We point out that all three profiles have zero mean, approximate amplitude 2 and maximum slope of roughly 1. The Fourier series representations of *f*_{r} and *f*_{L} are listed in Nicholls & Reitich (2001*b*) and in order to minimize aliasing errors, we approximate these by their truncated *P*-term Fourier series.

We begin with two three-layer configurations.

Two smooth interfaces (figure 1

*a*): physical and numerical parameters: 4.5Rough and Lipschitz interfaces (figure 1

*b*): physical and numerical parameters: 4.6

In these, the wavelengths of propagation, given by *λ*_{j}=2*π*/*k*_{j}, are
In the first configuration (which took just over 1 s to realize with a simple Matlab script on the author's dual quad-core PowerMac), (4.5), we show that only a small number of Fourier coefficients (*N*_{x}=32) and Taylor orders (*N*=8) are required to realize machine precision (up to the conditioning of our algorithm) for small, smooth profiles, (4.4a), which displays the spectral accuracy of the scheme. In simulation (4.6), we demonstrate that the algorithm performs well if the lower and upper interfaces are replaced by the rough, (4.4b), and Lipschitz, (4.4c), profiles, respectively (both truncated after *P*=40 Fourier series terms) provided that *N*_{x} and *N* are chosen sufficiently large.

Of course, there are an infinite quantity of number/profile combinations we could consider. To give a flavour for the performance of our algorithm, we select two more in the two-dimensional setting.

Six layer (figure 2

*a*): physical and numerical parameters: 4.7201 layer (figure 2

*b*): physical and numerical parameters: 4.8

Once again, we can see that in all cases, our algorithm provides highly accurate solutions in a stable and rapid manner provided that the problem is properly resolved in space and perturbation order.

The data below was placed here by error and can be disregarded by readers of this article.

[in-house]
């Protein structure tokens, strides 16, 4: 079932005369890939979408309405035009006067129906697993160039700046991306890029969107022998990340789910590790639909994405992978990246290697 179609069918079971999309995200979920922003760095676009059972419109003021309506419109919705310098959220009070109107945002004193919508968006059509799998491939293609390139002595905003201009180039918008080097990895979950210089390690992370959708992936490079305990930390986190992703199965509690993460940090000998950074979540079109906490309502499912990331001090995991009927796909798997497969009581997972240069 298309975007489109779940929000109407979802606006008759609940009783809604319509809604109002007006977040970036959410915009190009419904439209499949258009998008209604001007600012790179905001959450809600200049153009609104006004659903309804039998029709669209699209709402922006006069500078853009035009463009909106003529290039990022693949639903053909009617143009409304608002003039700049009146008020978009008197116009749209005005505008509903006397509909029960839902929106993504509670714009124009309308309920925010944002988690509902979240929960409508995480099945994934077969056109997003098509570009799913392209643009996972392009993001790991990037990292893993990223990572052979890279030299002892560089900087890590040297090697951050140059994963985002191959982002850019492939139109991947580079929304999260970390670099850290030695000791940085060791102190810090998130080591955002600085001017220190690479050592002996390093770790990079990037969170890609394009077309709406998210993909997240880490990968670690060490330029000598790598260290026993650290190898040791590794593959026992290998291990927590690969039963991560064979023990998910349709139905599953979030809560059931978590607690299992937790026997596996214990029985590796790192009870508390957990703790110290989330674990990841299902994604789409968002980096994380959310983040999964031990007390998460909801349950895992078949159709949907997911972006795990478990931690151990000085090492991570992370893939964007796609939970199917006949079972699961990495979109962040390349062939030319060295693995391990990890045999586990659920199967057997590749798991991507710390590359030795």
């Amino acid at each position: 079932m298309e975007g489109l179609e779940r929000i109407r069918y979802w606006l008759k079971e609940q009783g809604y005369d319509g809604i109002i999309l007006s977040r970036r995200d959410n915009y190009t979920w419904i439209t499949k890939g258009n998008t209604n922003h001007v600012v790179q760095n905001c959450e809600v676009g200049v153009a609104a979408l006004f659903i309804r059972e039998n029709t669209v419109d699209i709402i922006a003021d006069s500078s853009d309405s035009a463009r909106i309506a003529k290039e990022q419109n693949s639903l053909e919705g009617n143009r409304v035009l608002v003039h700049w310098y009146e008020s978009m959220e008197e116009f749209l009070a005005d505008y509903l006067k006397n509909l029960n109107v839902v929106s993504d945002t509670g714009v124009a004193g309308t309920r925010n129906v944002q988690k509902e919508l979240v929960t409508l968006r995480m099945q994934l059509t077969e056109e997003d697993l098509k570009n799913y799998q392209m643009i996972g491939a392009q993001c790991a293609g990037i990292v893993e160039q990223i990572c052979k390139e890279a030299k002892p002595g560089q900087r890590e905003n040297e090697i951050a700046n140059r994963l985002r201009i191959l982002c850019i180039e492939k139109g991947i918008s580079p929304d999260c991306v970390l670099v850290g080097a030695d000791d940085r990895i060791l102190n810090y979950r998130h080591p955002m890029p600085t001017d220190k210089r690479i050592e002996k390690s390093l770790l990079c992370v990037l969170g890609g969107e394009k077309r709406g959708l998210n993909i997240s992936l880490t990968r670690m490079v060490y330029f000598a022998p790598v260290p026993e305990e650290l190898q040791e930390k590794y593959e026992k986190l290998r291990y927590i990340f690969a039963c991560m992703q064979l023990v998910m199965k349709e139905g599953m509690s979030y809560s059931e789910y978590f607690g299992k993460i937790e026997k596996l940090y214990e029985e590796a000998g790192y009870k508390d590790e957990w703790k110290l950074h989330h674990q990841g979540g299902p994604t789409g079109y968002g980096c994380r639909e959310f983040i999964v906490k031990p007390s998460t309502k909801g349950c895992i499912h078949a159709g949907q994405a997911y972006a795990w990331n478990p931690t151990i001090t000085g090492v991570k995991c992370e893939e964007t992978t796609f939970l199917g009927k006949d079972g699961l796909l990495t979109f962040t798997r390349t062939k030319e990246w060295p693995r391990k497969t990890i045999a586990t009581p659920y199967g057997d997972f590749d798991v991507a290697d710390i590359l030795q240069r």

### (f) Numerical tests: three dimensions

We now consider the general case of (2*π*)×(2*π*) periodic three-dimensional interfaces. Again, we follow the lead of Nicholls & Reitich (2001*b*) and select the following interface shapes: the sinusoid
4.9a
the ‘rough’ (*C*^{2} but not *C*^{3}) profile
4.9b
and the Lipschitz boundary
4.9c
Again, all three profiles have zero mean, approximate amplitude 2 and maximum slope of roughly 1. The Fourier series representations of and are given in Nicholls & Reitich (2001*b*) and in order to minimize aliasing errors, we approximate these by their truncation after *P*=20 coefficients.

In three dimensions, despite the immediate applicability of our recursions (e.g. single convolutions are simply replaced by double convolutions), the numerical simulations become much more involved. Therefore, we focus upon the four three-layer configurations outlined below.

Two smooth interfaces (figure 3

*a*): physical and numerical parameters: 4.10Smooth and rough interfaces (figure 3

*b*): physical and numerical parameters: 4.11Smooth and Lipschitz interfaces (figure 4

*a*): physical and numerical parameters: 4.12Rough and Lipschitz interfaces (figure 4

*b*): physical and numerical parameters: 4.13

We once again notice the rapid and stable convergence of our numerical scheme in all four instances. The behaviour is independent of interface shape provided that a sufficient number of discretization points are used to properly resolve all features of importance in the simulation.

## 5. Conclusion

In this paper, we have presented a novel surface formulation of acoustic scattering by layered media. We have also generalized the OE method of Milder and Malcolm & Nicholls to the case of (*M*+1)-many layers. In this formulation, we realize the *minimum* number of problem unknowns (*M* surface functions, also used by BIM/BEM) which halves the number currently mandated by the approach of Malcolm & Nicholls (2011*b*). Our new approach has rather *explicit* dependence upon the interface shapes which makes their application towards an inverse problem algorithm very appealing, which we leave to future work.

- Received September 13, 2011.
- Accepted October 17, 2011.

- This journal is © 2011 The Royal Society